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Afghanistan: Supporting the evacuation of national Afghan EU staff while ensuring continued aid delivery

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Raffaella works for the European Civil Protection and Humanitarian Aid Operations. On 19 August, 4 days after the Taliban takeover of Kabul, she left on a military flight to Afghanistan. The mission was clear: to help evacuate the remaining Afghan national EU staff. Now, EU humanitarian aid continues: we will focus on supporting the 18 million Afghans in need of humanitarian aid and those displaced in neighbouring countries.

Raffaella joined a complex operation with the European External Action Service (EEAS) to get all EU staff and families out of the country. To do this, the evacuees had to cross the barrier of the Taliban security, to reach the gate where they could board the flights, in very dire security conditions.

“What you see on TV from the airport in Kabul, is not what you sense when you see the thousands of people on a small square in the heat of the sun for days, totally in despair, frightened and desperate to get out of the country, while hearing shootings,” she explains.

Raffaella’s major role was to support the people on the other side of this barrier, comforting them so they would not give up while they were in despair on the other side, sometimes for over 20 hours.

“We managed to successfully evacuate all our Afghan national EU staff, but let’s not forget all those in need in Afghanistan in even worse conditions. Our biggest efforts are needed now in delivering humanitarian aid to more than 18 million people in need,” she says.

In the end, the support team managed to get all the national staff out of the country. However, the main challenge was to get the people across the barrier of the Taliban security

There were times when they struggled to get some of the people across the barrier of the Taliban security. In the end, they managed to get all the national staff out of the country.

For Raffaella and the rest of the team, the thought of having to leave people behind was the greatest challenge.

“Even when we heard the big explosion of the bomb on August 26, which killed dozens of people, I did not want to leave the gate. We had 60 people on the other side of the gate who needed to get across the barrier at that time. When you have peoples’ lives in your hands, you go into an action mode, and you cannot just leave. I am not even sure I was scared,” she explains.

Raffaella eventually got into a shelter where she was safe, which was a heartbreaking moment, she explains. However, the joy of the successful evacuations was the motivation: “When we finally managed, after hours and hours of trying and saw our staff’s kids looking at us and waving - that made us all cry.”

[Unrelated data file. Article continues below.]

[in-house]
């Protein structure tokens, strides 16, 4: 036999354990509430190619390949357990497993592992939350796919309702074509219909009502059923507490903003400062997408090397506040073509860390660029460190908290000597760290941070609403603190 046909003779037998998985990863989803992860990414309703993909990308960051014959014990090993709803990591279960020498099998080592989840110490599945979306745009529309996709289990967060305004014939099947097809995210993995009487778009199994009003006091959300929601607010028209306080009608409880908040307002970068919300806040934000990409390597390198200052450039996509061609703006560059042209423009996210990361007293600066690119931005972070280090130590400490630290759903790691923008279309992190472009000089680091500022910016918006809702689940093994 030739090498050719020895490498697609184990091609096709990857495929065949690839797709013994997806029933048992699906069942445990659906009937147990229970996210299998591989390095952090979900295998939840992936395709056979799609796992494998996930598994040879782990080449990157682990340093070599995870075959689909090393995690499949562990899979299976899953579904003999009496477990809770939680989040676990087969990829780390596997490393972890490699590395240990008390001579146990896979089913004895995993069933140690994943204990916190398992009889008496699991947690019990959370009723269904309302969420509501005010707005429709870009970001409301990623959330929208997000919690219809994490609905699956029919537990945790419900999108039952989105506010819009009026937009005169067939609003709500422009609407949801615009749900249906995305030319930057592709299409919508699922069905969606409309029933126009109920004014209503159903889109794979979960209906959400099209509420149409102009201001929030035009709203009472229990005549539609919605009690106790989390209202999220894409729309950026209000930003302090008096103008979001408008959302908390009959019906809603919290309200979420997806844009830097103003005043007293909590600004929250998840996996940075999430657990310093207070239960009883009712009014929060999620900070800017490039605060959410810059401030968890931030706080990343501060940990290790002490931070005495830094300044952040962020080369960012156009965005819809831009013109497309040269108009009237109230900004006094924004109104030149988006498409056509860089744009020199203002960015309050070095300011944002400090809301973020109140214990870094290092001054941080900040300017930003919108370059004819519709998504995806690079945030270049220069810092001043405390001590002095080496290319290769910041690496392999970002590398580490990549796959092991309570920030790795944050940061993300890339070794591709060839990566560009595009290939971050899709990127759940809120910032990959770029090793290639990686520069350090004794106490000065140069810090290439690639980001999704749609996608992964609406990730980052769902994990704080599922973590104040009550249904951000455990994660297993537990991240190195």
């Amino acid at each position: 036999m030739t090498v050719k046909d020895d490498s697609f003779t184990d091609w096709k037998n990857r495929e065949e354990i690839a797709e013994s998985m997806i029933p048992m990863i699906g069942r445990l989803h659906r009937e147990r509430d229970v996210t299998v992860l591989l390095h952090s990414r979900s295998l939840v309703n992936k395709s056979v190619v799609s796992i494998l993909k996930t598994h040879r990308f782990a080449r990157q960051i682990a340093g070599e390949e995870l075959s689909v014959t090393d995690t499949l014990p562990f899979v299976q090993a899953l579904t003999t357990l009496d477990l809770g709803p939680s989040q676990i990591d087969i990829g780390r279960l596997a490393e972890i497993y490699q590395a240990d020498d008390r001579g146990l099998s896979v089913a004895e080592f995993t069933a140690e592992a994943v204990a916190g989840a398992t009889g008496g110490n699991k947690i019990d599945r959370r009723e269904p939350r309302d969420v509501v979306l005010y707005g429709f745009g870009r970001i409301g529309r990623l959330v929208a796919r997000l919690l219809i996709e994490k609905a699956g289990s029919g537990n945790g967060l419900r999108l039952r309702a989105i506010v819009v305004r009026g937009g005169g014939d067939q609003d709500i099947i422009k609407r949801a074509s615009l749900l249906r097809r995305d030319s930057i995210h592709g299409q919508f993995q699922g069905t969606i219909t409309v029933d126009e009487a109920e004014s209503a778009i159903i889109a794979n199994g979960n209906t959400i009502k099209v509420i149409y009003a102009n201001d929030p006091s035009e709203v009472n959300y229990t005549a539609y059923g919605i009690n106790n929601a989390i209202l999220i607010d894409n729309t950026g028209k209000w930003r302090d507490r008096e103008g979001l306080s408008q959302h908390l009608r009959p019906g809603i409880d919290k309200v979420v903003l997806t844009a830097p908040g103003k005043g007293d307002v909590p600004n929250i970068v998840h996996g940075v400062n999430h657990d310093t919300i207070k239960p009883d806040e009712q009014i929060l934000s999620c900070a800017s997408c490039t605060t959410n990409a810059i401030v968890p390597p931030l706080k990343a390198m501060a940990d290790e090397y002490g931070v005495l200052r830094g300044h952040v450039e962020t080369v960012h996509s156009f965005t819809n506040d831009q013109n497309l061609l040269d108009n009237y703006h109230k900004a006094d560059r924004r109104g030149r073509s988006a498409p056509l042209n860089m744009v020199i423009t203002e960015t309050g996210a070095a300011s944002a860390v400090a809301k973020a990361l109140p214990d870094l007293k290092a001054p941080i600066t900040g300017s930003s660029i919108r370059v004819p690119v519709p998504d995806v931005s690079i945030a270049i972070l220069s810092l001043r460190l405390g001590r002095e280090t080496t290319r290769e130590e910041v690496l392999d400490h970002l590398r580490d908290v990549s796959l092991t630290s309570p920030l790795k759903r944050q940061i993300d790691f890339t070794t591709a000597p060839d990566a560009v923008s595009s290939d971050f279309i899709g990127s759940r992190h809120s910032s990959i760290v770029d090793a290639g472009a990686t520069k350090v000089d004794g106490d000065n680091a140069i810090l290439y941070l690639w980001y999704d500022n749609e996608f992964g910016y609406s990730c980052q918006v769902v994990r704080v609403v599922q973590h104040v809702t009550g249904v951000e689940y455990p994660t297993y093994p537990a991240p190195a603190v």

After a week-long mission, the evacuations had to stop and Raffaella went back to Europe with one of the French Army evacuation flights together with the evacuees. When arriving in Paris they were greeted by the Red Cross and volunteers who gave the Afghan staff and their families the necessary support

“Even though the kids were happy for the toys they got when we arrived, I will never forget the empty eyes of the parents, and the shock in the women’s eyes - they had left everything behind, some of them only had a plastic bag with them,” she says.

After the evacuations, humanitarian work continues. There are still some 18 million people in need of humanitarian aid in Afghanistan, and the situation is worsening. The neighbouring countries, such as Pakistan and Iran hosting high numbers of Afghan refugees, also need support.

The EU Civil Protection and Humanitarian Aid Operations team in charge of Afghanistan is making every effort to continue assisting the people in need in the humanitarian crisis, with support from our Commissioner Janez Lenarčič, other relevant services, and the Member States.

The European Commission channels humanitarian aid through organisations like the UN and international NGOs. These partners have a long history of working all over the country, including the Taliban controlled areas, to deliver EU funded humanitarian aid to those most in need.

Thanks to the humanitarian aid workers doing lifesaving work, EU humanitarian aid is committed to stay and deliver in Afghanistan.

Last updated 22/09/2021